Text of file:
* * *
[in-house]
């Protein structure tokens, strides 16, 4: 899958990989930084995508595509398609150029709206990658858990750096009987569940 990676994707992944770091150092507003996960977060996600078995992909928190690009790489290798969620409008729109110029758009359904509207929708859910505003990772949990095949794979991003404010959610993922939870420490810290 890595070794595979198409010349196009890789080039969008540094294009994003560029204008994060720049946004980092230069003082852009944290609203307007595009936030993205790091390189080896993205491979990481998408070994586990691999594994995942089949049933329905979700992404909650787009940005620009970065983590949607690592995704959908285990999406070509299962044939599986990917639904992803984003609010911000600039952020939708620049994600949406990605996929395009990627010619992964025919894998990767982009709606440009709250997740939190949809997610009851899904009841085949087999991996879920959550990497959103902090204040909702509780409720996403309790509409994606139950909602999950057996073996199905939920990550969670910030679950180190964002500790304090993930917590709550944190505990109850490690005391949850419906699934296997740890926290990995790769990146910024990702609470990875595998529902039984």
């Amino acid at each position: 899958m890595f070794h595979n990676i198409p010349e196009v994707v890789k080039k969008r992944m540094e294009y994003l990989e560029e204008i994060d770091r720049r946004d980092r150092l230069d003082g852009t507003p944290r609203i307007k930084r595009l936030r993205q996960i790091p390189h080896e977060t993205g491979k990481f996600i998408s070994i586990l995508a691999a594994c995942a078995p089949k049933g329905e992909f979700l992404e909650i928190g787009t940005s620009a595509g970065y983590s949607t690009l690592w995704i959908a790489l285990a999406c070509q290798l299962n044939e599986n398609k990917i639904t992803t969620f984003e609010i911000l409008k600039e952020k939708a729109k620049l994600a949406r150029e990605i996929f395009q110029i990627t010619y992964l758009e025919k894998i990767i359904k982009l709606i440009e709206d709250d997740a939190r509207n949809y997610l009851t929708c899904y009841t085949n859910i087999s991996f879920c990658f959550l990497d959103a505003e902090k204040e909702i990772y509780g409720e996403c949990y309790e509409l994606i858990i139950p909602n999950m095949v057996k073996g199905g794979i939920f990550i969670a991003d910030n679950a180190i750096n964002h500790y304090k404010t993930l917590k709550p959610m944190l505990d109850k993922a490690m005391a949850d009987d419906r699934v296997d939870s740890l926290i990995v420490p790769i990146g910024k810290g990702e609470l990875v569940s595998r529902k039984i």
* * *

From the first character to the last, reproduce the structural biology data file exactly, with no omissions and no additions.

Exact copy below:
[in-house]
């Protein structure tokens, strides 16, 4: 899958990989930084995508595509398609150029709206990658858990750096009987569940 990676994707992944770091150092507003996960977060996600078995992909928190690009790489290798969620409008729109110029758009359904509207929708859910505003990772949990095949794979991003404010959610993922939870420490810290 890595070794595979198409010349196009890789080039969008540094294009994003560029204008994060720049946004980092230069003082852009944290609203307007595009936030993205790091390189080896993205491979990481998408070994586990691999594994995942089949049933329905979700992404909650787009940005620009970065983590949607690592995704959908285990999406070509299962044939599986990917639904992803984003609010911000600039952020939708620049994600949406990605996929395009990627010619992964025919894998990767982009709606440009709250997740939190949809997610009851899904009841085949087999991996879920959550990497959103902090204040909702509780409720996403309790509409994606139950909602999950057996073996199905939920990550969670910030679950180190964002500790304090993930917590709550944190505990109850490690005391949850419906699934296997740890926290990995790769990146910024990702609470990875595998529902039984």
């Amino acid at each position: 899958m890595f070794h595979n990676i198409p010349e196009v994707v890789k080039k969008r992944m540094e294009y994003l990989e560029e204008i994060d770091r720049r946004d980092r150092l230069d003082g852009t507003p944290r609203i307007k930084r595009l936030r993205q996960i790091p390189h080896e977060t993205g491979k990481f996600i998408s070994i586990l995508a691999a594994c995942a078995p089949k049933g329905e992909f979700l992404e909650i928190g787009t940005s620009a595509g970065y983590s949607t690009l690592w995704i959908a790489l285990a999406c070509q290798l299962n044939e599986n398609k990917i639904t992803t969620f984003e609010i911000l409008k600039e952020k939708a729109k620049l994600a949406r150029e990605i996929f395009q110029i990627t010619y992964l758009e025919k894998i990767i359904k982009l709606i440009e709206d709250d997740a939190r509207n949809y997610l009851t929708c899904y009841t085949n859910i087999s991996f879920c990658f959550l990497d959103a505003e902090k204040e909702i990772y509780g409720e996403c949990y309790e509409l994606i858990i139950p909602n999950m095949v057996k073996g199905g794979i939920f990550i969670a991003d910030n679950a180190i750096n964002h500790y304090k404010t993930l917590k709550p959610m944190l505990d109850k993922a490690m005391a949850d009987d419906r699934v296997d939870s740890l926290i990995v420490p790769i990146g910024k810290g990702e609470l990875v569940s595998r529902k039984i």